The exhibition, which showcases nearly 100 masterworks dating from the eighth to the early twentieth centuries, is on view solely at The George Washington University Museum and The Textile Museum in Washington, DC, through June 4, 2022.

Admission to museum is free of charge. For the most up-to-date information on the museum's location, visiting hours, exhibitions and educational programs please check the museum website.

Today's News

May 4, 2022

A Word from Collector Karun Thakar on "Indian Textiles: 1,000 Years of Art and Design" in Washington, DC

MFA Boston transfers antique marble head to the Republic of Italy

Exhibition pairs masterworks of Italian Gothic painting with Lucio Fontana's spatial concepts

Thaddaeus Ropac opens Elizabeth Peyton's first exhibition in France in over a decade

David Claerbout solo exhibition opens at Sean Kelly Gallery

Christie's announces highlights included in the Geneva Magnificent Jewels sale

Gladstone 64 opens an exhibition of works by Kerstin Brätsch

Thomas Dane Gallery opens an exhibition of Amie Siegel's new large-scale moving image work, Bloodlines

First show of Mel Bochner's work to use drawing as its principal organizing focus opens in Chicago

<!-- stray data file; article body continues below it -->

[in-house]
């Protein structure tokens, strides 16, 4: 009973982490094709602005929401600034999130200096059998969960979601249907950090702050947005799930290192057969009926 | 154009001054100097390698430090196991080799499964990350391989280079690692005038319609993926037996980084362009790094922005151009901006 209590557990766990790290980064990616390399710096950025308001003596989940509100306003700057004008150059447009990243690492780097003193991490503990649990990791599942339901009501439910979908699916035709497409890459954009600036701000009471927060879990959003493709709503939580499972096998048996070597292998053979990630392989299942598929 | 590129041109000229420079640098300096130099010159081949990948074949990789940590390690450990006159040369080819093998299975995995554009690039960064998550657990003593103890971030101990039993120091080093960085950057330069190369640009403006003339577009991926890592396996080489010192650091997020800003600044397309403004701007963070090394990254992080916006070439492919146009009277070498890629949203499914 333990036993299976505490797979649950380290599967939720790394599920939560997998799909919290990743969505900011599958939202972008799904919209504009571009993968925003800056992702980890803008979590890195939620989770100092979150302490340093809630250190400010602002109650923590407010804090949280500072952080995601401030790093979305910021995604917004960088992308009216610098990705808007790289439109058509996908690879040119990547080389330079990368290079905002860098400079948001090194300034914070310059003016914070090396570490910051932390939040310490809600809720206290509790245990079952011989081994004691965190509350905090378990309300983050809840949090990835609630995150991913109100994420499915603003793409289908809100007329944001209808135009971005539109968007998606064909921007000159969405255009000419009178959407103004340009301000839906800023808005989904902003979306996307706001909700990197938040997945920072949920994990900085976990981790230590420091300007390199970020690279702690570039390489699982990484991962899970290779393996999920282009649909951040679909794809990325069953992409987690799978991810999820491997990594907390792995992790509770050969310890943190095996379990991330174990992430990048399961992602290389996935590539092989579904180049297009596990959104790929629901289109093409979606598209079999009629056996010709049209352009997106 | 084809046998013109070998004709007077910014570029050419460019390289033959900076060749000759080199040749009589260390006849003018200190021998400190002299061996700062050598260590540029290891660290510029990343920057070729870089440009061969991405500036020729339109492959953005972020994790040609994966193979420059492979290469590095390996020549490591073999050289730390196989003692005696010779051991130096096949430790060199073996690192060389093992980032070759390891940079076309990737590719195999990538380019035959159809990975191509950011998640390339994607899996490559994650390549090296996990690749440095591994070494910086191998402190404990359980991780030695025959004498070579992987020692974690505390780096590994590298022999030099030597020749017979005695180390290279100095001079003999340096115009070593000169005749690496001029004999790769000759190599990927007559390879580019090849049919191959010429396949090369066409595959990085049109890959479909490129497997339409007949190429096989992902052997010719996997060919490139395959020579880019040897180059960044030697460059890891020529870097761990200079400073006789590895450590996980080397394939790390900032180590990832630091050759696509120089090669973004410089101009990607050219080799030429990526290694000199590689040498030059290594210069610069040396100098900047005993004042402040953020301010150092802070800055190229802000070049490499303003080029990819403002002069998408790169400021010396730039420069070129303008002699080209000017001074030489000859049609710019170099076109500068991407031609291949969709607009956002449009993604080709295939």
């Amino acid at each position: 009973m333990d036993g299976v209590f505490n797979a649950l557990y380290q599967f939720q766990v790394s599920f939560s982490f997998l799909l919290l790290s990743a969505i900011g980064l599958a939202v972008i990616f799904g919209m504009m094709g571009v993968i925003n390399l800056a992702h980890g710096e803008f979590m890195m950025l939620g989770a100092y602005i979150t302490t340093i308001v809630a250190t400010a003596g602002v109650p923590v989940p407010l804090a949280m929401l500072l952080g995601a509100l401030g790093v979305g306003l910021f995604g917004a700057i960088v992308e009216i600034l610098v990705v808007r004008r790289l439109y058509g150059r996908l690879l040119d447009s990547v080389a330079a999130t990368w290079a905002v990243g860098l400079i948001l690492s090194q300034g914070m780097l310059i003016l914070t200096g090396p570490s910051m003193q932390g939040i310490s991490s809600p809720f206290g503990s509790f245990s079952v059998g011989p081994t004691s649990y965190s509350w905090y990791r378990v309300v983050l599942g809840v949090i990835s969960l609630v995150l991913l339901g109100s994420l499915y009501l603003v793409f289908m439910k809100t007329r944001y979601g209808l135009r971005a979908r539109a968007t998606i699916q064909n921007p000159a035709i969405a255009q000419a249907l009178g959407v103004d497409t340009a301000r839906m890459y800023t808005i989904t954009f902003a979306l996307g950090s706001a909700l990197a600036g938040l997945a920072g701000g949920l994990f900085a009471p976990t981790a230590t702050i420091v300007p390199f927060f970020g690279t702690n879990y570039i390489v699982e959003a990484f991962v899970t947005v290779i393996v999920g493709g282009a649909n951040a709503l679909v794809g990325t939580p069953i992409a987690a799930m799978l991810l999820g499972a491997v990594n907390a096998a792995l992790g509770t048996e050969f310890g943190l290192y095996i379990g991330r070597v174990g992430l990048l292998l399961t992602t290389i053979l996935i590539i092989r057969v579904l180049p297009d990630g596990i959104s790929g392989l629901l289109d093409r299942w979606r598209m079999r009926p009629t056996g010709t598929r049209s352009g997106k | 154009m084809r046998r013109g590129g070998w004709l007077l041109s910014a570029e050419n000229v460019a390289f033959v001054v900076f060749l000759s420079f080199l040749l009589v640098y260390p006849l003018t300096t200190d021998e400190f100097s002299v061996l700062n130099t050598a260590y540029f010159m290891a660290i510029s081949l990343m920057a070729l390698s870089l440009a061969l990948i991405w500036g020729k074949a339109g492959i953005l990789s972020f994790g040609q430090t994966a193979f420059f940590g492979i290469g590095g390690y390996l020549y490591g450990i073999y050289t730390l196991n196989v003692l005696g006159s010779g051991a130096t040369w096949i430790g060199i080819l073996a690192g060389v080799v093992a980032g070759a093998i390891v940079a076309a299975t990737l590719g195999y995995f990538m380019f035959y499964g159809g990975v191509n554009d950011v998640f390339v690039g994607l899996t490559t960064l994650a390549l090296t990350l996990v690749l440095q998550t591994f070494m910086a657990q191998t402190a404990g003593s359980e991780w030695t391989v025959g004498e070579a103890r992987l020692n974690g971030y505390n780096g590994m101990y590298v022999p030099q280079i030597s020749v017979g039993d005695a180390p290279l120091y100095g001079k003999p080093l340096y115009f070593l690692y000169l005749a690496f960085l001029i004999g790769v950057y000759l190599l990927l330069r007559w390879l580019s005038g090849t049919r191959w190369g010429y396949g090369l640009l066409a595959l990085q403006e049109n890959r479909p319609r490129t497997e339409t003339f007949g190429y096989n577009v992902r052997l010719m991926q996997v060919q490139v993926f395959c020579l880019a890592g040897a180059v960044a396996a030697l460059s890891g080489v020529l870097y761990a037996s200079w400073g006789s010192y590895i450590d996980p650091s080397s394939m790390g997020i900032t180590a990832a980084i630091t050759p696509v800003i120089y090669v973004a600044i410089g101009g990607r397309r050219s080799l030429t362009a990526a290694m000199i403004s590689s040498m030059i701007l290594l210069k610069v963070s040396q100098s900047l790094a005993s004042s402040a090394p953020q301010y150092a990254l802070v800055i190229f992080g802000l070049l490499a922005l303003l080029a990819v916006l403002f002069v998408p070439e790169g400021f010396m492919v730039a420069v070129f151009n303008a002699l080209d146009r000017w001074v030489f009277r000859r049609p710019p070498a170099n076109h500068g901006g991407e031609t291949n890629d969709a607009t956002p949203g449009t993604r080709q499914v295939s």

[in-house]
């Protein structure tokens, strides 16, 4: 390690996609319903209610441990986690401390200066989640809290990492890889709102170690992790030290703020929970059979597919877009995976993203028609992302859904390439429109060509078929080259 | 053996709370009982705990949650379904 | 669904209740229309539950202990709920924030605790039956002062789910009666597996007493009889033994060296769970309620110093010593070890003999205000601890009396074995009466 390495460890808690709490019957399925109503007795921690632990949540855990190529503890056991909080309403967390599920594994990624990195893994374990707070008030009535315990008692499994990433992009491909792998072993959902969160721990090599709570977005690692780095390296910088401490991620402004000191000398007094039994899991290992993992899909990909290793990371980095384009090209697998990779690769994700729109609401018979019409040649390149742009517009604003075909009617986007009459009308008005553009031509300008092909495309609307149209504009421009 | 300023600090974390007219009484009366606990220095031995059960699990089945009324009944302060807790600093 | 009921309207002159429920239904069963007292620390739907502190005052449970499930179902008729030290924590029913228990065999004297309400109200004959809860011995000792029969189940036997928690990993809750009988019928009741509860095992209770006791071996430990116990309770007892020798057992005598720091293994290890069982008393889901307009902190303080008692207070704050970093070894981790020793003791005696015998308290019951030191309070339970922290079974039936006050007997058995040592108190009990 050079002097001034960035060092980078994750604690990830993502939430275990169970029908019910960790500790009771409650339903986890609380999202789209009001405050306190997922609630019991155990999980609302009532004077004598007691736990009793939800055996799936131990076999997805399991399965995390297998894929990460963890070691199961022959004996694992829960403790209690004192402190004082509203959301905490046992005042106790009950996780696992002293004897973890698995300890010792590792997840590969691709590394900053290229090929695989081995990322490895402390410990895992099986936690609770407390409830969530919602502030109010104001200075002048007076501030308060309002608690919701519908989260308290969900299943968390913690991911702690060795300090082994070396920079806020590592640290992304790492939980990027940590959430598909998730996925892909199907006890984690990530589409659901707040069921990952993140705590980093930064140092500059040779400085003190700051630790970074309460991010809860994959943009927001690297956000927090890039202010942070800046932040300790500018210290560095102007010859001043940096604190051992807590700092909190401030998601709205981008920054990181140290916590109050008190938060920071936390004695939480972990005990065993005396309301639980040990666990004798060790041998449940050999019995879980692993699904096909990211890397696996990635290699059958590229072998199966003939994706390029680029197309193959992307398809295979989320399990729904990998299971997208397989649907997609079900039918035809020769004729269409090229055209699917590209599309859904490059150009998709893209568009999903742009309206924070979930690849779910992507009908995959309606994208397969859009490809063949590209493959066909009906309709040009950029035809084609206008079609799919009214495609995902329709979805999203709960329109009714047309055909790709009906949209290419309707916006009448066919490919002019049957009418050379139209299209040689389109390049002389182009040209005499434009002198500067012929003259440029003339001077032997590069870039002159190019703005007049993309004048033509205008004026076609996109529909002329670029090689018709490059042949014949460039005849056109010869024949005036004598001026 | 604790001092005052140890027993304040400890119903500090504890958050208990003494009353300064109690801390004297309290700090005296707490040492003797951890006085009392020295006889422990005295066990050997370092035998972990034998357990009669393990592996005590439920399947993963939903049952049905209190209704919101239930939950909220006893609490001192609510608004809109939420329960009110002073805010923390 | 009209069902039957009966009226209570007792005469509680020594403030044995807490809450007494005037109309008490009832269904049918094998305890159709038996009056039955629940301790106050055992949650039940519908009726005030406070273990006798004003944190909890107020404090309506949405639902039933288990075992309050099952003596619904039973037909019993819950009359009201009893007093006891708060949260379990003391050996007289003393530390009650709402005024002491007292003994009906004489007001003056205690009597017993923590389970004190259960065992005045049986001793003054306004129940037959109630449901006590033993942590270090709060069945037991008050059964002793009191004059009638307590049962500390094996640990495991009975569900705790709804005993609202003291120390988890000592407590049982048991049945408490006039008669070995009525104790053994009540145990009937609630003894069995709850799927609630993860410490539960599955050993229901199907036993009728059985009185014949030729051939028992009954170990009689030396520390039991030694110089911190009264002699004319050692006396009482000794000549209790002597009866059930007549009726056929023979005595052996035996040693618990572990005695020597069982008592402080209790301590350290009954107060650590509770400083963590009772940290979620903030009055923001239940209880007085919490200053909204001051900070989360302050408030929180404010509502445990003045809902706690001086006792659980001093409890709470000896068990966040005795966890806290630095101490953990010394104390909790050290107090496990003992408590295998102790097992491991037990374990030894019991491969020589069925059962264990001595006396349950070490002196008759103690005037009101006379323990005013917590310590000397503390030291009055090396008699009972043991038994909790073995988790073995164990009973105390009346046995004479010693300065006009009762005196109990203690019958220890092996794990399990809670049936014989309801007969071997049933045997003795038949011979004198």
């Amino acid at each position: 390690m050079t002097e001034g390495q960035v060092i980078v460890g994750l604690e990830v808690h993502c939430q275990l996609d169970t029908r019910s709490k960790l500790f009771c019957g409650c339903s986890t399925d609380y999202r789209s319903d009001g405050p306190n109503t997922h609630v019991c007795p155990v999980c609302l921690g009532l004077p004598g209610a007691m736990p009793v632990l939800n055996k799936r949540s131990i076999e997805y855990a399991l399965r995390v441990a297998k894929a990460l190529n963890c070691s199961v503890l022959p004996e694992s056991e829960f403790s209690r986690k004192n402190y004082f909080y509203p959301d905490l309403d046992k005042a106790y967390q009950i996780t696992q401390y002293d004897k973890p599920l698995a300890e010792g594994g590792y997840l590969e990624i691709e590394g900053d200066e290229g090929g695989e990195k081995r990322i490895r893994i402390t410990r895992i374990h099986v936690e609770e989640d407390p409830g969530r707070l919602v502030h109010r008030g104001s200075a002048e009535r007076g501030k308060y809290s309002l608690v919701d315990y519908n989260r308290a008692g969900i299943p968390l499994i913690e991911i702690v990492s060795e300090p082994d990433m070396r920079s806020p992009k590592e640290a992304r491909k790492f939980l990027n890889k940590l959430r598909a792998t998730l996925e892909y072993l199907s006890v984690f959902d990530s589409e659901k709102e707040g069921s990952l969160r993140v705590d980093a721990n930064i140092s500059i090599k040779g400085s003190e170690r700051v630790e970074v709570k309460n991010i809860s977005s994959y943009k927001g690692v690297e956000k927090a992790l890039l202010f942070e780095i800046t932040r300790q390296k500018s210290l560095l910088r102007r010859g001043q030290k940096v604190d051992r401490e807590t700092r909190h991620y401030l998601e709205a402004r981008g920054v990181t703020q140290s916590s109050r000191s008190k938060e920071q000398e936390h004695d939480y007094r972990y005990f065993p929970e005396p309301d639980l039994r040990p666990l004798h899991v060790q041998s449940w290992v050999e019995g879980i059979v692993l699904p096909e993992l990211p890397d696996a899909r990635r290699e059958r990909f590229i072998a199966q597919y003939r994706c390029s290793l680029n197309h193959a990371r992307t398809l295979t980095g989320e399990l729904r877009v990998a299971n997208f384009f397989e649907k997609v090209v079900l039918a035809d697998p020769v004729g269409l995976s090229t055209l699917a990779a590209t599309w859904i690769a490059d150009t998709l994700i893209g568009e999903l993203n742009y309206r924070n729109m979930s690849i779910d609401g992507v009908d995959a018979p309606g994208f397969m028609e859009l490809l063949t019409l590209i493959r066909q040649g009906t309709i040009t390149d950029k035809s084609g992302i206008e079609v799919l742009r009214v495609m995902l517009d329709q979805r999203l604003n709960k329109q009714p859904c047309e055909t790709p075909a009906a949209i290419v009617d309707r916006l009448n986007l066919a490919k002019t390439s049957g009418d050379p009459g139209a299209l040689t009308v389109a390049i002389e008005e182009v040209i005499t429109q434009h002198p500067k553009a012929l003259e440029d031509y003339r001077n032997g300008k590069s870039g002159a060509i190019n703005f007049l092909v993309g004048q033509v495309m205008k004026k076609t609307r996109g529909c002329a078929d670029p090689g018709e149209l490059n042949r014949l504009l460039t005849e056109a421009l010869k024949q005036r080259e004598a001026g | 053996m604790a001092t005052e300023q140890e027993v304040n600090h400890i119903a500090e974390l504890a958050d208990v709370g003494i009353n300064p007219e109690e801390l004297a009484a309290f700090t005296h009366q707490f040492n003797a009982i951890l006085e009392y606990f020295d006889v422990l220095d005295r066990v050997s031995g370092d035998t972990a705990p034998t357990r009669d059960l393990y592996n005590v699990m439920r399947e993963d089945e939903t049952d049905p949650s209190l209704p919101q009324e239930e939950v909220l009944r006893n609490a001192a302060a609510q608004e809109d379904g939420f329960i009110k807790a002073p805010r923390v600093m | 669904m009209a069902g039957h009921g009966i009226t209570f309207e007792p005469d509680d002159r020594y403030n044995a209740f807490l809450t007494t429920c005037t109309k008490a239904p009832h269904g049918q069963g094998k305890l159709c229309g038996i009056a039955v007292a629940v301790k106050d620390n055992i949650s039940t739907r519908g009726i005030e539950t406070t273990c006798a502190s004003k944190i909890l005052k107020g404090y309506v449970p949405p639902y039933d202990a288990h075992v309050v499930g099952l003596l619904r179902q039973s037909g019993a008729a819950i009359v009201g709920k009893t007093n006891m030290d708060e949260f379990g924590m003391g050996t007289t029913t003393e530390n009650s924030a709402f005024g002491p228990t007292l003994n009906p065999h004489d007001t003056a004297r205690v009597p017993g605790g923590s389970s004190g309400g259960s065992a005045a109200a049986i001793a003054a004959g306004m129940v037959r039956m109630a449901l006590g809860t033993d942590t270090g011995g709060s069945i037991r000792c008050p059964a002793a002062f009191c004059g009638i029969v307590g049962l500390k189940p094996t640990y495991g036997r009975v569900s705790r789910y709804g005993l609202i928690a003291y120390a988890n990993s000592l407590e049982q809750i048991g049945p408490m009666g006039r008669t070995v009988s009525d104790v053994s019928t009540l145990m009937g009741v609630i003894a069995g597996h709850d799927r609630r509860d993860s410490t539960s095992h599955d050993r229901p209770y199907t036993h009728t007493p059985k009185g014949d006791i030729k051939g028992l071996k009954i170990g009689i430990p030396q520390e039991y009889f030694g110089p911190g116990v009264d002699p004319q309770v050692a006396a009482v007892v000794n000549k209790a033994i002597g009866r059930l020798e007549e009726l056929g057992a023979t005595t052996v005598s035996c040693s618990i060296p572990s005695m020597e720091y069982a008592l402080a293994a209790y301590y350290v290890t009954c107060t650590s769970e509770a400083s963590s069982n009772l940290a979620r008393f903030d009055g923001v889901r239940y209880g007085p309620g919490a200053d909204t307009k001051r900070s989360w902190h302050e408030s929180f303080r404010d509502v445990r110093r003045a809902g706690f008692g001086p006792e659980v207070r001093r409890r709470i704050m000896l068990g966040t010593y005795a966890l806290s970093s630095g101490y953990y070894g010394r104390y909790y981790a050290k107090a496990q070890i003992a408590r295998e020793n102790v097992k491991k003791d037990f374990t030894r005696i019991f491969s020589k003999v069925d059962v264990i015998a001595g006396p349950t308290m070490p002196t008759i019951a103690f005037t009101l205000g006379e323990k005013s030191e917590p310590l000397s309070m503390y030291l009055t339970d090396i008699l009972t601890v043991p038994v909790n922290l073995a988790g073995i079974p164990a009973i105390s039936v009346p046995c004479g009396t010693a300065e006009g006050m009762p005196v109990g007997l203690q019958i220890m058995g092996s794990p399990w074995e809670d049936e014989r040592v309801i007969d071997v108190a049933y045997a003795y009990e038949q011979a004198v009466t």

MLF Marie-Laure Fleisch opens Alice Cattaneo's new solo exhibition

Solo exhibition of new work by Ricky Swallow on view at Modern Art

Thierry Goldberg opens an online exhibition of works by Brittany Miller

White Cube opens an exhibition of works by Jeff Wall

Miles McEnery Gallery opens an exhibition of paintings by Alex Dodge and Tom LaDuke

Anna Laudel opens Serkan Küçüközcü's solo exhibition titled "Un-limited Motion"

Jack Hanley Gallery opens a solo exhibition with new paintings by Koichi Sato

Anh Duong "Without Obsession I Am Lost", her first solo show opens in Los Angeles

Almine Rech Paris opens Hajime Sorayama's first solo exhibition with the gallery